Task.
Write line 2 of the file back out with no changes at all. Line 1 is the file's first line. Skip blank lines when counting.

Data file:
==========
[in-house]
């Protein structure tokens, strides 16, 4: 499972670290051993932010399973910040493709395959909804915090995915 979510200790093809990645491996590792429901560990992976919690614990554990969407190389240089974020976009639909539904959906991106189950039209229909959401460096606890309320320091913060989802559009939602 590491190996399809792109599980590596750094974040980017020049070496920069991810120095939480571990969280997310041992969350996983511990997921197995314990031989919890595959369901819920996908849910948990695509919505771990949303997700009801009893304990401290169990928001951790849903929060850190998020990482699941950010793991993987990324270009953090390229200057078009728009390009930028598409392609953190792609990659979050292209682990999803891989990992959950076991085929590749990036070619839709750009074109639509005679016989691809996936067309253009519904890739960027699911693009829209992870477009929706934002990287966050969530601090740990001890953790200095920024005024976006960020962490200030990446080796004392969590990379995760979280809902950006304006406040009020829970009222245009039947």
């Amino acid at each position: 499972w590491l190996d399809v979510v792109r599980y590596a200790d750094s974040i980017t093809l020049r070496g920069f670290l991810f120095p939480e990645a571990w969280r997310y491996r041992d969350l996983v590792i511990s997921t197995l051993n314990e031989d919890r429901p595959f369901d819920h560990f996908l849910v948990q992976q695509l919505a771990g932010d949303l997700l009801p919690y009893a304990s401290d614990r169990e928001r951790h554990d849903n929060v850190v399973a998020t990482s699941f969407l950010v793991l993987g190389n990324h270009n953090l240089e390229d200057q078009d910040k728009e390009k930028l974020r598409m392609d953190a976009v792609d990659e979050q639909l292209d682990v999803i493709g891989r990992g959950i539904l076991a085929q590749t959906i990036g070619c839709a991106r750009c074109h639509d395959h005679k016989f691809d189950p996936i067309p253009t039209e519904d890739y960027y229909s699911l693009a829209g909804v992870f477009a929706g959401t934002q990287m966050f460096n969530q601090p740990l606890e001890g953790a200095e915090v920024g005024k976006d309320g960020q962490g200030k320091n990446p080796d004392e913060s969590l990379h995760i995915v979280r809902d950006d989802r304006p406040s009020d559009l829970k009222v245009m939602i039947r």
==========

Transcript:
């Protein structure tokens, strides 16, 4: 499972670290051993932010399973910040493709395959909804915090995915 979510200790093809990645491996590792429901560990992976919690614990554990969407190389240089974020976009639909539904959906991106189950039209229909959401460096606890309320320091913060989802559009939602 590491190996399809792109599980590596750094974040980017020049070496920069991810120095939480571990969280997310041992969350996983511990997921197995314990031989919890595959369901819920996908849910948990695509919505771990949303997700009801009893304990401290169990928001951790849903929060850190998020990482699941950010793991993987990324270009953090390229200057078009728009390009930028598409392609953190792609990659979050292209682990999803891989990992959950076991085929590749990036070619839709750009074109639509005679016989691809996936067309253009519904890739960027699911693009829209992870477009929706934002990287966050969530601090740990001890953790200095920024005024976006960020962490200030990446080796004392969590990379995760979280809902950006304006406040009020829970009222245009039947």